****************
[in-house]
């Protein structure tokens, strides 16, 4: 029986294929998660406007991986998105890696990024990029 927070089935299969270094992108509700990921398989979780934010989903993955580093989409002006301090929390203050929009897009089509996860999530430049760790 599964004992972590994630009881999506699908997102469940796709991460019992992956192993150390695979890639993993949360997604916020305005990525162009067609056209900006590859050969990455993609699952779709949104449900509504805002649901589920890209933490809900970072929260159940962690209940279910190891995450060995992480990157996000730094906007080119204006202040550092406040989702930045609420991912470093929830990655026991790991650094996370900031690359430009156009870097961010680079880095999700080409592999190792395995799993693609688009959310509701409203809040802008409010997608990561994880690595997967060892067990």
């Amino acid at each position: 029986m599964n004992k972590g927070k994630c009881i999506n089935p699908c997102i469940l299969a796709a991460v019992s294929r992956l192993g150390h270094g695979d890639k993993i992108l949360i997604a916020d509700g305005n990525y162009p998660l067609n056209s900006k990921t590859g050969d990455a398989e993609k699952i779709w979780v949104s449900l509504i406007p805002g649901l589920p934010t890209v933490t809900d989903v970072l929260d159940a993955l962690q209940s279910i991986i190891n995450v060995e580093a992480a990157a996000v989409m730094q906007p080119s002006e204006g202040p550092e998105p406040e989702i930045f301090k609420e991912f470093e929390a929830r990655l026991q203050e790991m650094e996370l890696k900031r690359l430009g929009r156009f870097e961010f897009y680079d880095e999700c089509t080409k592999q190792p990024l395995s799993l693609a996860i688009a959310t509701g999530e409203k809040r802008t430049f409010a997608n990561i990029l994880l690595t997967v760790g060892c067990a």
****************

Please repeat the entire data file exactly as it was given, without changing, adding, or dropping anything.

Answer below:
[in-house]
């Protein structure tokens, strides 16, 4: 029986294929998660406007991986998105890696990024990029 927070089935299969270094992108509700990921398989979780934010989903993955580093989409002006301090929390203050929009897009089509996860999530430049760790 599964004992972590994630009881999506699908997102469940796709991460019992992956192993150390695979890639993993949360997604916020305005990525162009067609056209900006590859050969990455993609699952779709949104449900509504805002649901589920890209933490809900970072929260159940962690209940279910190891995450060995992480990157996000730094906007080119204006202040550092406040989702930045609420991912470093929830990655026991790991650094996370900031690359430009156009870097961010680079880095999700080409592999190792395995799993693609688009959310509701409203809040802008409010997608990561994880690595997967060892067990």
């Amino acid at each position: 029986m599964n004992k972590g927070k994630c009881i999506n089935p699908c997102i469940l299969a796709a991460v019992s294929r992956l192993g150390h270094g695979d890639k993993i992108l949360i997604a916020d509700g305005n990525y162009p998660l067609n056209s900006k990921t590859g050969d990455a398989e993609k699952i779709w979780v949104s449900l509504i406007p805002g649901l589920p934010t890209v933490t809900d989903v970072l929260d159940a993955l962690q209940s279910i991986i190891n995450v060995e580093a992480a990157a996000v989409m730094q906007p080119s002006e204006g202040p550092e998105p406040e989702i930045f301090k609420e991912f470093e929390a929830r990655l026991q203050e790991m650094e996370l890696k900031r690359l430009g929009r156009f870097e961010f897009y680079d880095e999700c089509t080409k592999q190792p990024l395995s799993l693609a996860i688009a959310t509701g999530e409203k809040r802008t430049f409010a997608n990561i990029l994880l690595t997967v760790g060892c067990a």